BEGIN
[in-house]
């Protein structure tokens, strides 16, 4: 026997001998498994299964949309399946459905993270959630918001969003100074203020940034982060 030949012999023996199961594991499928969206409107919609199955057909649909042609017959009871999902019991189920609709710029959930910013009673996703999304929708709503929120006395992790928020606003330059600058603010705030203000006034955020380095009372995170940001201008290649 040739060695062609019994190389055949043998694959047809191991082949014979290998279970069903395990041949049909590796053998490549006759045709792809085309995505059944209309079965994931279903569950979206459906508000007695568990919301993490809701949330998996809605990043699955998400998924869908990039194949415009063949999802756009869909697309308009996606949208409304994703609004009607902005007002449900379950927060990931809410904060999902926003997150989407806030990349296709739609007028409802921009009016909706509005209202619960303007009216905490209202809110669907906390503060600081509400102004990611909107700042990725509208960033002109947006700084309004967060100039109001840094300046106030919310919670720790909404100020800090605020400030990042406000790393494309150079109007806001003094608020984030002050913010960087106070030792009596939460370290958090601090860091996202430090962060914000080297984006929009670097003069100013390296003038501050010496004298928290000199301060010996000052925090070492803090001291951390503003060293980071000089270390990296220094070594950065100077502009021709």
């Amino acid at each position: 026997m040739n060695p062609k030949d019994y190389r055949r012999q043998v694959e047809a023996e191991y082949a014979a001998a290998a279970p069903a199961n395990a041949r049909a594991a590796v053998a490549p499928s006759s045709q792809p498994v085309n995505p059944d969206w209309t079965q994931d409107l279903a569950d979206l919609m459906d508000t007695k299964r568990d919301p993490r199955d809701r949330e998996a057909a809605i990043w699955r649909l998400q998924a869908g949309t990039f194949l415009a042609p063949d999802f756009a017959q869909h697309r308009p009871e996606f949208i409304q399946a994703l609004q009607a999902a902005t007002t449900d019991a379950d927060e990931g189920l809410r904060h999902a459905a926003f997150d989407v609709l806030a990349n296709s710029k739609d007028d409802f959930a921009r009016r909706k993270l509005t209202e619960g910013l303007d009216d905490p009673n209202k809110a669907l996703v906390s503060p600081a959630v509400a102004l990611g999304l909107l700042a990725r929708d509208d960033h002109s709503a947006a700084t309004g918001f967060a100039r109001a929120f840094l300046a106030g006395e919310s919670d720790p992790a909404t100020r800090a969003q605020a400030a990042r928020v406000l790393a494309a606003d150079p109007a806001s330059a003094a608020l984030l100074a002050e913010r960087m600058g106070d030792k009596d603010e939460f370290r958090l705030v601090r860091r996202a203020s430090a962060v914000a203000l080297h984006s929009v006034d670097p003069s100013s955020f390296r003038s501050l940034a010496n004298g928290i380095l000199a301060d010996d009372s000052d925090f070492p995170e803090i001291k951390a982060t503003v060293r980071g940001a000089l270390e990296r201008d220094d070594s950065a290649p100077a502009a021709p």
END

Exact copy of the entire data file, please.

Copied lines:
[in-house]
């Protein structure tokens, strides 16, 4: 026997001998498994299964949309399946459905993270959630918001969003100074203020940034982060 030949012999023996199961594991499928969206409107919609199955057909649909042609017959009871999902019991189920609709710029959930910013009673996703999304929708709503929120006395992790928020606003330059600058603010705030203000006034955020380095009372995170940001201008290649 040739060695062609019994190389055949043998694959047809191991082949014979290998279970069903395990041949049909590796053998490549006759045709792809085309995505059944209309079965994931279903569950979206459906508000007695568990919301993490809701949330998996809605990043699955998400998924869908990039194949415009063949999802756009869909697309308009996606949208409304994703609004009607902005007002449900379950927060990931809410904060999902926003997150989407806030990349296709739609007028409802921009009016909706509005209202619960303007009216905490209202809110669907906390503060600081509400102004990611909107700042990725509208960033002109947006700084309004967060100039109001840094300046106030919310919670720790909404100020800090605020400030990042406000790393494309150079109007806001003094608020984030002050913010960087106070030792009596939460370290958090601090860091996202430090962060914000080297984006929009670097003069100013390296003038501050010496004298928290000199301060010996000052925090070492803090001291951390503003060293980071000089270390990296220094070594950065100077502009021709």
């Amino acid at each position: 026997m040739n060695p062609k030949d019994y190389r055949r012999q043998v694959e047809a023996e191991y082949a014979a001998a290998a279970p069903a199961n395990a041949r049909a594991a590796v053998a490549p499928s006759s045709q792809p498994v085309n995505p059944d969206w209309t079965q994931d409107l279903a569950d979206l919609m459906d508000t007695k299964r568990d919301p993490r199955d809701r949330e998996a057909a809605i990043w699955r649909l998400q998924a869908g949309t990039f194949l415009a042609p063949d999802f756009a017959q869909h697309r308009p009871e996606f949208i409304q399946a994703l609004q009607a999902a902005t007002t449900d019991a379950d927060e990931g189920l809410r904060h999902a459905a926003f997150d989407v609709l806030a990349n296709s710029k739609d007028d409802f959930a921009r009016r909706k993270l509005t209202e619960g910013l303007d009216d905490p009673n209202k809110a669907l996703v906390s503060p600081a959630v509400a102004l990611g999304l909107l700042a990725r929708d509208d960033h002109s709503a947006a700084t309004g918001f967060a100039r109001a929120f840094l300046a106030g006395e919310s919670d720790p992790a909404t100020r800090a969003q605020a400030a990042r928020v406000l790393a494309a606003d150079p109007a806001s330059a003094a608020l984030l100074a002050e913010r960087m600058g106070d030792k009596d603010e939460f370290r958090l705030v601090r860091r996202a203020s430090a962060v914000a203000l080297h984006s929009v006034d670097p003069s100013s955020f390296r003038s501050l940034a010496n004298g928290i380095l000199a301060d010996d009372s000052d925090f070492p995170e803090i001291k951390a982060t503003v060293r980071g940001a000089l270390e990296r201008d220094d070594s950065a290649p100077a502009a021709p």